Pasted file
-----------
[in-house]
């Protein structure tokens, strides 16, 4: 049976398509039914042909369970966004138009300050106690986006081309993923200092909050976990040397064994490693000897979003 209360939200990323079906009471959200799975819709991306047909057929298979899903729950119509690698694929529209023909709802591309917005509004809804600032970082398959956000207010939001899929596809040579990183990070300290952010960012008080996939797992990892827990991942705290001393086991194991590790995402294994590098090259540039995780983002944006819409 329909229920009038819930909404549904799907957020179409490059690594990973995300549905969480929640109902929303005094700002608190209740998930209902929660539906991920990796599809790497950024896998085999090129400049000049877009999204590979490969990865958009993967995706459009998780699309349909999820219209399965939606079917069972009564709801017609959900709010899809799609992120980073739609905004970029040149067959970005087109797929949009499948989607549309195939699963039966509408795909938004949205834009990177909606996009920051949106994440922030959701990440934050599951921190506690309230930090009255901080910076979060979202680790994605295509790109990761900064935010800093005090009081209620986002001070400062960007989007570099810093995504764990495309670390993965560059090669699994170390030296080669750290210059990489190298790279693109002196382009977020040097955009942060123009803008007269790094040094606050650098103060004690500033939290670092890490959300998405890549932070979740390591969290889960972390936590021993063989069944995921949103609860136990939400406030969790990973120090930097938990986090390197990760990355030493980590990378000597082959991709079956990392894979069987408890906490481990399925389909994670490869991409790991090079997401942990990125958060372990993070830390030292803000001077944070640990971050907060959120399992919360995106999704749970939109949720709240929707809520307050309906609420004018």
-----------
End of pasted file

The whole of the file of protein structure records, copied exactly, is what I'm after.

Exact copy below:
[in-house]
């Protein structure tokens, strides 16, 4: 049976398509039914042909369970966004138009300050106690986006081309993923200092909050976990040397064994490693000897979003 209360939200990323079906009471959200799975819709991306047909057929298979899903729950119509690698694929529209023909709802591309917005509004809804600032970082398959956000207010939001899929596809040579990183990070300290952010960012008080996939797992990892827990991942705290001393086991194991590790995402294994590098090259540039995780983002944006819409 329909229920009038819930909404549904799907957020179409490059690594990973995300549905969480929640109902929303005094700002608190209740998930209902929660539906991920990796599809790497950024896998085999090129400049000049877009999204590979490969990865958009993967995706459009998780699309349909999820219209399965939606079917069972009564709801017609959900709010899809799609992120980073739609905004970029040149067959970005087109797929949009499948989607549309195939699963039966509408795909938004949205834009990177909606996009920051949106994440922030959701990440934050599951921190506690309230930090009255901080910076979060979202680790994605295509790109990761900064935010800093005090009081209620986002001070400062960007989007570099810093995504764990495309670390993965560059090669699994170390030296080669750290210059990489190298790279693109002196382009977020040097955009942060123009803008007269790094040094606050650098103060004690500033939290670092890490959300998405890549932070979740390591969290889960972390936590021993063989069944995921949103609860136990939400406030969790990973120090930097938990986090390197990760990355030493980590990378000597082959991709079956990392894979069987408890906490481990399925389909994670490869991409790991090079997401942990990125958060372990993070830390030292803000001077944070640990971050907060959120399992919360995106999704749970939109949720709240929707809520307050309906609420004018």